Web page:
By Lawrence Budmen 

The Miami International Piano Festival (and its parent organization Patrons of Exceptional Artists) threw a party on May 20 when jazz piano virtuoso extraordinaire Bill Charlap took center stage at the Lincoln Theater for an exhilarating evening of music from the Great American Songbook. Charlap possesses a phenomenal pianistic technique. The clarity of his playing (even in the minutest figurations) is astonishing. Unlike many jazz keyboard artists he runs the entire gamut of dynamics and tonal variety. He is clearly no mere musician but a true artist. Charlap clearly relished the opportunity to play on a rich sounding Steinway concert grand. He provided an evening of relaxed, irresistible music making. 

Charlap opened the evening with two songs by Jerome Kern who he regards as “the father of the American popular song.” His stride and swing variations on The Way You Look Tonight were delightfully quirky. A moody performance of Yesterdays (from Roberta) was powerfully emotional. Here Charlap was as much creative artist as performer. 

Three songs by George Gershwin provided a winning showcase for Charlap’s talents. He delivered a bluesy rendition of My Man’s Gone Now from the American operatic classic Porgy and Bess. Charlap’s fizzy scales in Somebody Loves Me served as prologue to a rhapsodic version replete with scintillating tonal coloration. Charlap opened A Foggy Day (from the score for the film Damsel in Distress) with Rhapsody In Blue style slides and runs. His cool, breezy interpretation of this American standard would have even pleased Fred Astaire (for whom the song was originally composed).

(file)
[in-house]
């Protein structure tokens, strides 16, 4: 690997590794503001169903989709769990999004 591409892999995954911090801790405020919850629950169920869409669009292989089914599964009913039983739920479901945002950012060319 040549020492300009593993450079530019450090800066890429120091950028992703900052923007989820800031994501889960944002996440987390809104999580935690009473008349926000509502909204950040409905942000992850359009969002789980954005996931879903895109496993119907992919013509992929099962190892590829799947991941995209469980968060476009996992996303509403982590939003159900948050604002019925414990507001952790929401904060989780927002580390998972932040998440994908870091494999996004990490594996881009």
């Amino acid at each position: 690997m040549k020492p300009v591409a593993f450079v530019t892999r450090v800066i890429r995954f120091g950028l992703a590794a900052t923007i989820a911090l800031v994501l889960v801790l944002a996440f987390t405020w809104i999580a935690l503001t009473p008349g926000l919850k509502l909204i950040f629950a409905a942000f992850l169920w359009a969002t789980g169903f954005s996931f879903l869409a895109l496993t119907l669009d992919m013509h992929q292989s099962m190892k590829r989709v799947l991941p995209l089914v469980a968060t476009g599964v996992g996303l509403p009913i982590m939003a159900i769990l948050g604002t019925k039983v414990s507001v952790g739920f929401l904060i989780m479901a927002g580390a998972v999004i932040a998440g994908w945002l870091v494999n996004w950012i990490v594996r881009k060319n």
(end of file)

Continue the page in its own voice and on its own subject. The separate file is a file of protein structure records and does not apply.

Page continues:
Debussy inspired Impressionism graced Charlap’s introduction to With A Song in My Heart by Richard Rodgers and Lorenz Hart. A Bach like contrapuntal section fused jazz and Baroque inflected classicism. A sonorous version of Rodgers and Hart’s Manhattan (combined with Harry Warren’s 42nd Street) was eloquent and romantic in the grand manner. Harold Arlen’s Between the Devil and the Deep Blue Sea was all up tempo, witty improvisation. Charlap’s rapid fire passagework in Cole Porter’s It’s Alright with Me was thrilling. 

The waltz While We’re Young by Alec Wilder (a classical composer of superbly crafted chamber music scores) was wonderfully graceful and elegant. Charlap’s final cadenza was breathtaking. His sensitive delineation of Hoagy Carmichael’s The Nearness of You soared with gentle, lyrical luster. Expansive and dotted with blue notes, Charlap’s reinvention of The Boy Next Door (from the film Meet Me in St. Louis) by Hugh Martin and Ralph Blaine was utterly enchanting with its flowing waves of rhythmic and harmonic fancy. When Day is Done became a lively romp. Charlap’s wild octaves on Jerry Mulligan’s Rocker were idiosyncratic and exciting. Flamingo (popularized by Duke Ellington) had the soft styling of Parisian chic. This intoxicating tune glistened with luminous tonal sheen. 

The music of Leonard Bernstein, one of America’s true geniuses, was the sine qua non of this musical feast. Charlap recast Glitter and Be Gay (from Candide) as a jazzy lament. His version of Somewhere (from West Side Story) had the grandeur of Tchaikovsky with pensive chords ringing ominously in conclusion. Charlap’s wild, iconoclastic riffs on Cool (from West Side Story) concluded a sparkling evening of red, white, and blue musical magic. 

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